Arcade Comedy Theater lampoons white allyship with The Thanksgiving Play | Comedy | Pittsburgh | Pittsburgh City Paper

Arcade Comedy Theater lampoons white allyship with The Thanksgiving Play

click to enlarge Arcade Comedy Theater lampoons white allyship with The Thanksgiving Play
Photo: Louis Stein
The Thanksgiving Play at Arcade Comedy Theater
The last five years have really put liberals through their paces. Time and time again they are challenged to reach across the aisle, show their less-tolerant loved ones the error of their ways, and push themselves to become better informed about the hardships experienced by marginalized groups.

This, while noble, can lead to the holidays becoming a minefield, with many Thanksgiving tables turning tense the second politics comes up.

Arcade Comedy Theater addresses this with its latest production The Thanksgiving Play. Set in an elementary school, the humorous play — on stage Nov. 19-21 and Dec. 2-5 — follows three white faculty members as they struggle to write a Thanksgiving play for their young students that will honor Indigenous people.

Director Linda Haston, who has taken on many roles in Pittsburgh's theater community, including being an education director for Prime Stage Theater, says she felt drawn to the play because of its relevance.

“It’s going to appeal to everyone, not only because of the times that we’re in. But it also appeals to those who are not looking forward to Thanksgiving and how that ‘tradition’ is supposed to be," says Haston. "And it does it with lots of humor.”

The show, one of the few theatrical productions Arcade has taken on, was written by playwright Larissa FastHorse, an enrolled member of the Lakota Nation’s Rosebud Sioux Tribe and celebrated advocate for Indigenous voices in American theater. A former dancer who turned to the theater after an injury, according to her bio, FastHorse has gone on to become a 2020 MacArthur Fellow and co-founder of Indigenous Direction, a consulting company for Indigenous arts and audiences.

Haston says that, while people may expect a more restrained comedic tone given the subject matter, The Thanksgiving Play is just the opposite.

“This one is pretty much over-the-top,” she says. “It’s like doing Noises Off. It’s a farcical comedy. It goes that extra step.”

That “extra step” involves a lot of physical comedy. Logan (Rachael Pfennigwerth) is the awkward, exasperated director while her partner, Jaxton (Matt Zierden), a woo-woo street performer and school drama club volunteer, constantly does exaggerated yoga and meditation poses. Caden (Matt Henderson), a teacher with theatrical aspirations, comes in heavy with the nerd vibes, all hunched over and squirrely armed. Then there’s Alicia (Evelyn Hernandez), a hired “professional” actor who has all the nuance of a silent film star.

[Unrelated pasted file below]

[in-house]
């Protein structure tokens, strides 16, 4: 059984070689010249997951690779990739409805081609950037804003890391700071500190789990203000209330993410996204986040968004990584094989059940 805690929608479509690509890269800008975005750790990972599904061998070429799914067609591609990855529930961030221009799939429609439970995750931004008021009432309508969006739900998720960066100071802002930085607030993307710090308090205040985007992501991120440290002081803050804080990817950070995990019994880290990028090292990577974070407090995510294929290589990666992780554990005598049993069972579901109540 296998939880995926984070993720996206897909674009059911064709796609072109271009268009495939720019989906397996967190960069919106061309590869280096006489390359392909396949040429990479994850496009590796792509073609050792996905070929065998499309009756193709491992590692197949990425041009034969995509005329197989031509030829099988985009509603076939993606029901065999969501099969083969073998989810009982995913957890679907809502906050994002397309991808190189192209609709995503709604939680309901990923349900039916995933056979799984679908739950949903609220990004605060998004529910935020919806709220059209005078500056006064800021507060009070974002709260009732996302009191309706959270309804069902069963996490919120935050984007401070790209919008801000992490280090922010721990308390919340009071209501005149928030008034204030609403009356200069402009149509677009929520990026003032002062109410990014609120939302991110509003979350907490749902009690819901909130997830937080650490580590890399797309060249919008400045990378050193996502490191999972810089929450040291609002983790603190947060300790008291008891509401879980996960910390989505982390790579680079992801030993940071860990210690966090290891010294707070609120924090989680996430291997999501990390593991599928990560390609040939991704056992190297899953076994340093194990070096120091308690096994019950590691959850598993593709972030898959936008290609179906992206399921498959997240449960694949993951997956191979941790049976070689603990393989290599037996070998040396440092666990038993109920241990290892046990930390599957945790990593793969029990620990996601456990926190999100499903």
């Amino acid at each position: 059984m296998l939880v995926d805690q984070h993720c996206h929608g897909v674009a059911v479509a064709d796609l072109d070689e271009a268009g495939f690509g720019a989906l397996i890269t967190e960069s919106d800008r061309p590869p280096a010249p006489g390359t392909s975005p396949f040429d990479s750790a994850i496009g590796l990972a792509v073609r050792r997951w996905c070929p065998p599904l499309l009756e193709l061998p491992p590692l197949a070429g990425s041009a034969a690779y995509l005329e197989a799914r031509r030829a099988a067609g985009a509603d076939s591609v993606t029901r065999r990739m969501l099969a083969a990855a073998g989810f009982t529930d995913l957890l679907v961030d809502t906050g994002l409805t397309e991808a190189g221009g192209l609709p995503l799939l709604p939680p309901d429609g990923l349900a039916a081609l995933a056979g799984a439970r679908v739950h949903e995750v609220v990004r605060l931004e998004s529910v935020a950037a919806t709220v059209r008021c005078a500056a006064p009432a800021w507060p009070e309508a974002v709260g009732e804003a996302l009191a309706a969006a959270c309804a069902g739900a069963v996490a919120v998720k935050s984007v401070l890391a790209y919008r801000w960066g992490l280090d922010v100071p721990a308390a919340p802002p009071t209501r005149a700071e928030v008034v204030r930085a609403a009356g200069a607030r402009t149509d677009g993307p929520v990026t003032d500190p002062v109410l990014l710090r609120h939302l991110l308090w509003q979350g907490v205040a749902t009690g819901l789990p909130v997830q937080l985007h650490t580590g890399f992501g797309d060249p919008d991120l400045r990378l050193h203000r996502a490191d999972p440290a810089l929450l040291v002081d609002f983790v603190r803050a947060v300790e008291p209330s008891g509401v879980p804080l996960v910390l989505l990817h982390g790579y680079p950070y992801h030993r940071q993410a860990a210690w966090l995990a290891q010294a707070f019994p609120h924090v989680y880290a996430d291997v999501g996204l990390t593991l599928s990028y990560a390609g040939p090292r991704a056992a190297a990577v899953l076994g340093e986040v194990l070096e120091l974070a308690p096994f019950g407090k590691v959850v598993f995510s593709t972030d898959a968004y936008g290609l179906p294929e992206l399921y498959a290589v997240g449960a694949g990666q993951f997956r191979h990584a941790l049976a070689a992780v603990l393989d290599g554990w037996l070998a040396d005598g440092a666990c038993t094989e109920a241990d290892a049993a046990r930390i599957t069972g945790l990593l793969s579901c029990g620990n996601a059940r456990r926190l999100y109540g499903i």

Behind all the big gestures, broad comedy, and hammy facial expressions is a pretty damning indictment of white allyship becoming so self-righteous that it turns into the thing it’s trying to combat. As the play progresses, the well-meaning white characters tokenize, condescend, and, in the case of the male leads, misogynize their way into cringe territory.

As it unfolds, and the characters become more frustrated, the play gives way to more telling slip-ups, such as moments when Jaxton refers to the Indigenous people they’re trying to honor with the non-PC “Indians,” or when Logan constantly undermines Caden’s more thoroughly researched, historically accurate version of Thanksgiving for the more familiar whitewashed one.

Haston says this is by design, as she wanted to keep the audience entertained without moralizing or being too heavy-handed.

“It teaches you a lesson without hitting you over the head or standing up and preaching at people because I’m basically done with conversations,” says Haston.

Keeping with the theme of the show are pre-recorded videos of kids in bad Pilgrim and Native American costumes clumsily reciting old, offensive Thanksgiving poems and skits, all of which are both adorably hilarious and call attention to education’s role in systemic racism.

Overall, the play tries to tackle a lot of issues in the span of an hour and a half, including sexism in the arts, some of which are dealt with more successfully than others. Still, audiences will get some veggies with their candy, as the goofy comedy comes with interesting, little-known historical insight via the over-eager Caden.

What’s most impressive is the play’s winking approach to examining who gets to tell stories and how they should tell them. After all, this is a play about performative woke white people told by an Indigenous playwright and Black director, and that knowledge should put even more of a chuckle-worthy spin on the whole affair.

The Thanksgiving Play. Fri., Nov.-19-Sun., Nov. 21 and Thu., Dec. 2-Sun., Dec. 5. Arcade Comedy Theater. 943 Liberty Ave., Downtown. $20-25.

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